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Beverly Hills, Santa Monica bail out beleaguered Bell

September 12, 2011 |  5:45 pm

Bell city 
For a while, it seemed like nobody wanted anything to do with Bell –- least of all, work for the city.

Battered by a massive corruption case that led to criminal charges against eight former officials, the small, working-class town in southeast Los Angeles County had difficulty hiring administrators and even struggled to find a firm to audit its books.

But now Bell is getting some unexpected help from well-heeled towns like Beverly Hills and Santa Monica.

Those cities, and others, have agreed to lend top-flight workers to help the city right itself and dig out of a financial mess that has left Bell on the edge of insolvency.

Beverly Hills, for instance, is expected to provide Bell a management analyst and an IT analyst who will help update the city’s computer system and draw up new city policies.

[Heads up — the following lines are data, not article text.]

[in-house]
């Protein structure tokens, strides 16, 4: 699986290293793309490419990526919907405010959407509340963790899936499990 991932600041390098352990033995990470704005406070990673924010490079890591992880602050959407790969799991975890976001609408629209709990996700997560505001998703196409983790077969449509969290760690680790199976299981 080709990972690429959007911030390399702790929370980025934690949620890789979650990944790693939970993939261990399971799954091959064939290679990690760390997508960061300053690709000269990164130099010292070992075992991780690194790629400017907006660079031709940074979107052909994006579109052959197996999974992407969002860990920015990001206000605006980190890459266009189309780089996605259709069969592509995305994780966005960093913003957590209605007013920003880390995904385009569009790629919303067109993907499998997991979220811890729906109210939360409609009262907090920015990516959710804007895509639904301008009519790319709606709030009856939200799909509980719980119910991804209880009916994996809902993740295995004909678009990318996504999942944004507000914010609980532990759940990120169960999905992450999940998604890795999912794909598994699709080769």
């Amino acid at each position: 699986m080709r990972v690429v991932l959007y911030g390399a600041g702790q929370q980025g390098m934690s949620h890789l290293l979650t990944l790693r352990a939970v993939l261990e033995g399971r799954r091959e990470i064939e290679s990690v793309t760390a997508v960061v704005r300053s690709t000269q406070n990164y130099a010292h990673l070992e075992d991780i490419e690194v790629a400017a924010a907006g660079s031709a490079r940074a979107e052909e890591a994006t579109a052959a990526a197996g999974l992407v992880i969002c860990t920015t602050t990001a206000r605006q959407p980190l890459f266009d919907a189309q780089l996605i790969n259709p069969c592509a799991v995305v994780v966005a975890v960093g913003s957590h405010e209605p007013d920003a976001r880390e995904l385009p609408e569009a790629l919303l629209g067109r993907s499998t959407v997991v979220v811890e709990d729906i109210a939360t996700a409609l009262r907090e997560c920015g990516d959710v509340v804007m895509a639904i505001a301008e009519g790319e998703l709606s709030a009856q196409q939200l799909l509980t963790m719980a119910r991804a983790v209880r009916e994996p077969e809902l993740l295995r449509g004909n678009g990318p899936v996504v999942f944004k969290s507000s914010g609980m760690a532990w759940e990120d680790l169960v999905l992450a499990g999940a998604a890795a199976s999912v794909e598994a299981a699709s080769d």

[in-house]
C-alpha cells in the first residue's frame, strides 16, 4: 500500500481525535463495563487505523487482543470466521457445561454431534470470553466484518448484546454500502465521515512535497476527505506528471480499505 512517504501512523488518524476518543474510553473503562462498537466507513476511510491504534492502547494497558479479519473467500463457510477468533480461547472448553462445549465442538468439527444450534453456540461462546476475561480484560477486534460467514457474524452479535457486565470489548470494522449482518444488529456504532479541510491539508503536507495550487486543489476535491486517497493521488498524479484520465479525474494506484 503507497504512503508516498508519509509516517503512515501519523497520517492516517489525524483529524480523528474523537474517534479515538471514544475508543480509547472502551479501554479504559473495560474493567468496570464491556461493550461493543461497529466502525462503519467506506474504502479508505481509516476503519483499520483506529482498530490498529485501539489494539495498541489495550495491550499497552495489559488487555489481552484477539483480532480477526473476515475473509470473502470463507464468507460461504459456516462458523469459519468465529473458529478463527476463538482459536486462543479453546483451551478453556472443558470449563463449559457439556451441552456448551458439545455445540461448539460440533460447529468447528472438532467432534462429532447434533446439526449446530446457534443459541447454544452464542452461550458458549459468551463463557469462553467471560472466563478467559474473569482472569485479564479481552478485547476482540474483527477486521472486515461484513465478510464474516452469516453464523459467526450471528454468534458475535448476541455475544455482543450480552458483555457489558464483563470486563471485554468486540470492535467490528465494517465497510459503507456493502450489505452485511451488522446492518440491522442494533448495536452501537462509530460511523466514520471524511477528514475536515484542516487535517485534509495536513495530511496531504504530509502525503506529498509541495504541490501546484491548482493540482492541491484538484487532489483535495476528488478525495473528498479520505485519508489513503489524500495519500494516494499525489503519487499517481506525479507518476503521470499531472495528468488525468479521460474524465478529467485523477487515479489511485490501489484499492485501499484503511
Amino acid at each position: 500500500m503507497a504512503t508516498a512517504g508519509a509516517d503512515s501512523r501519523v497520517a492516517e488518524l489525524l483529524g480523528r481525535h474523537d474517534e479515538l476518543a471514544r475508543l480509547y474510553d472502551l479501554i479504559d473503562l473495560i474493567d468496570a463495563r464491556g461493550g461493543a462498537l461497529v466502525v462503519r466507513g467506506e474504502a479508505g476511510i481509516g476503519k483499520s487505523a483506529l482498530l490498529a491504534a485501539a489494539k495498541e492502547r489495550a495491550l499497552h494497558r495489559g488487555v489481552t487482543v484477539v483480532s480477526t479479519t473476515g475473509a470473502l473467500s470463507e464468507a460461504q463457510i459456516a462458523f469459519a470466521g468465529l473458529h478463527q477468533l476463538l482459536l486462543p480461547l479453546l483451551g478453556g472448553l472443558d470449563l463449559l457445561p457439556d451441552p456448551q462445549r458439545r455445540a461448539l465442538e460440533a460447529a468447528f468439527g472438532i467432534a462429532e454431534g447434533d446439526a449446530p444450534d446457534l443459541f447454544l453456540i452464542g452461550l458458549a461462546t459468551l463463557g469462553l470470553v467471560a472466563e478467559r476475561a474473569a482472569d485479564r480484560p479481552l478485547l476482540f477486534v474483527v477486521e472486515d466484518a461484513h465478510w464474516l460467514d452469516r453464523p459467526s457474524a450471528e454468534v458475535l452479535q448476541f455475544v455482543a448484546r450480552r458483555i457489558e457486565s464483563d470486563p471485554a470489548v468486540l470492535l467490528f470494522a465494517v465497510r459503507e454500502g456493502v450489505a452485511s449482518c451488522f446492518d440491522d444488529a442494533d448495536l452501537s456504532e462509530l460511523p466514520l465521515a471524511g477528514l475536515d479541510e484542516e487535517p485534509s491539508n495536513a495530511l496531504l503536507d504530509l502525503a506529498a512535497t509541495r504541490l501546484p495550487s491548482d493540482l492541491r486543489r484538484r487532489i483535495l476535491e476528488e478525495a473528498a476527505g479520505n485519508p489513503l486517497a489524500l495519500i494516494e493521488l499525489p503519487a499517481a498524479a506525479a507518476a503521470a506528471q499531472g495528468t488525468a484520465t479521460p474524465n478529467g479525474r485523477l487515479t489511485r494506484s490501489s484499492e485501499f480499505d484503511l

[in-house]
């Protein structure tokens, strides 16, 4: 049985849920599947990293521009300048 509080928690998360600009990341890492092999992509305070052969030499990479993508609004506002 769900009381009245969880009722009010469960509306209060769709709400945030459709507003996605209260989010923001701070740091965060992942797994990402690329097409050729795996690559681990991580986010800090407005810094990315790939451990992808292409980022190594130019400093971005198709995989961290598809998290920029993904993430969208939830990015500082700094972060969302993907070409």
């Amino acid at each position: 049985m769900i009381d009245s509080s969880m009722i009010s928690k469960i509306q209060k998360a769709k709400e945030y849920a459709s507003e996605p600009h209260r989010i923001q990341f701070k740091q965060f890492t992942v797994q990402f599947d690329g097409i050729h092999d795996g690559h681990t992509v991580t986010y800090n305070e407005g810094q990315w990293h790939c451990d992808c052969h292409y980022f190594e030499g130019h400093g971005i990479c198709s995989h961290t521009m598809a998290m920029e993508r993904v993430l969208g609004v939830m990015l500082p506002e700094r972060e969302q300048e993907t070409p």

The city of San Mateo, more than 300 miles north, has already sent a human resources director to help out, and in the coming days a temporary city clerk is expected to show up.

Santa Monica, meanwhile, dispatched its deputy police chief to help Bell’s interim city administrator, the second person to run the town since Robert Rizzo was forced out and subsequently charged with public corruption.

Rizzo, his former assistant and six former council members are awaiting trial on felony charges of draining Bell’s treasury by paying themselves exorbitant salaries and top-of-the-line retirement benefits and taking personal loans.

The help-Bell movement is being championed by the International City Management Assn. and the California League of Cities, organizations that were deeply critical of the city’s leadership.

In addition to the pro bono work from places like Beverly Hills, several retired government employees have offered to help the city at no cost.


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--Ruben Vives

Photo: Residents gather in front of Bell City Hall last year to cheer the arrest of Robert Rizzo and seven other former leaders. Credit: Jay L. Clendenin